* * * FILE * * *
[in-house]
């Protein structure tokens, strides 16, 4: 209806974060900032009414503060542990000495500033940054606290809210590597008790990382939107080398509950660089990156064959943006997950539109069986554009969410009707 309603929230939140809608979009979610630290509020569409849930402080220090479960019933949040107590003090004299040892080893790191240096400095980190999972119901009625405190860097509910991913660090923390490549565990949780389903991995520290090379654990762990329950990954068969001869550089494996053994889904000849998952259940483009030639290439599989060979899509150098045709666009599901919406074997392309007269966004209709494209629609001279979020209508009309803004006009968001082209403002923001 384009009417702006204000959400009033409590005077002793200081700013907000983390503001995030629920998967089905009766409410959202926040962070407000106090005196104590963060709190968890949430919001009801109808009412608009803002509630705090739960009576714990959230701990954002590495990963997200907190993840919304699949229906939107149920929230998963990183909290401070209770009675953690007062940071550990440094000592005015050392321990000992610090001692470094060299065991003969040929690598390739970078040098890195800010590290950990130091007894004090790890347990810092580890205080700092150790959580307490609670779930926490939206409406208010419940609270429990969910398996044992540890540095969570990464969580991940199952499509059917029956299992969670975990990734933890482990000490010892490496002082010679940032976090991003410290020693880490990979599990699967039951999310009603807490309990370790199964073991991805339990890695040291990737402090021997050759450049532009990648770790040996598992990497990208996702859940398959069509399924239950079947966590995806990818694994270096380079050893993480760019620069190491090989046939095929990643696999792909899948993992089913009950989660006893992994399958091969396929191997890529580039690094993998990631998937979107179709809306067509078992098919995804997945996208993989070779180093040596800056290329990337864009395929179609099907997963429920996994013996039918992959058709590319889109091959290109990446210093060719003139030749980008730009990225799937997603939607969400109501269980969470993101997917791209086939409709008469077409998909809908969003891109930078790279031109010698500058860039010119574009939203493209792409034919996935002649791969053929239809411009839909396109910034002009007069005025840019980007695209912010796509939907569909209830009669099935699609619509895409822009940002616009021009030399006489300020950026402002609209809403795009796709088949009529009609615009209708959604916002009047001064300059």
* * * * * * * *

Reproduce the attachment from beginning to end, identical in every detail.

[in-house]
């Protein structure tokens, strides 16, 4: 209806974060900032009414503060542990000495500033940054606290809210590597008790990382939107080398509950660089990156064959943006997950539109069986554009969410009707 309603929230939140809608979009979610630290509020569409849930402080220090479960019933949040107590003090004299040892080893790191240096400095980190999972119901009625405190860097509910991913660090923390490549565990949780389903991995520290090379654990762990329950990954068969001869550089494996053994889904000849998952259940483009030639290439599989060979899509150098045709666009599901919406074997392309007269966004209709494209629609001279979020209508009309803004006009968001082209403002923001 384009009417702006204000959400009033409590005077002793200081700013907000983390503001995030629920998967089905009766409410959202926040962070407000106090005196104590963060709190968890949430919001009801109808009412608009803002509630705090739960009576714990959230701990954002590495990963997200907190993840919304699949229906939107149920929230998963990183909290401070209770009675953690007062940071550990440094000592005015050392321990000992610090001692470094060299065991003969040929690598390739970078040098890195800010590290950990130091007894004090790890347990810092580890205080700092150790959580307490609670779930926490939206409406208010419940609270429990969910398996044992540890540095969570990464969580991940199952499509059917029956299992969670975990990734933890482990000490010892490496002082010679940032976090991003410290020693880490990979599990699967039951999310009603807490309990370790199964073991991805339990890695040291990737402090021997050759450049532009990648770790040996598992990497990208996702859940398959069509399924239950079947966590995806990818694994270096380079050893993480760019620069190491090989046939095929990643696999792909899948993992089913009950989660006893992994399958091969396929191997890529580039690094993998990631998937979107179709809306067509078992098919995804997945996208993989070779180093040596800056290329990337864009395929179609099907997963429920996994013996039918992959058709590319889109091959290109990446210093060719003139030749980008730009990225799937997603939607969400109501269980969470993101997917791209086939409709008469077409998909809908969003891109930078790279031109010698500058860039010119574009939203493209792409034919996935002649791969053929239809411009839909396109910034002009007069005025840019980007695209912010796509939907569909209830009669099935699609619509895409822009940002616009021009030399006489300020950026402002609209809403795009796709088949009529009609615009209708959604916002009047001064300059």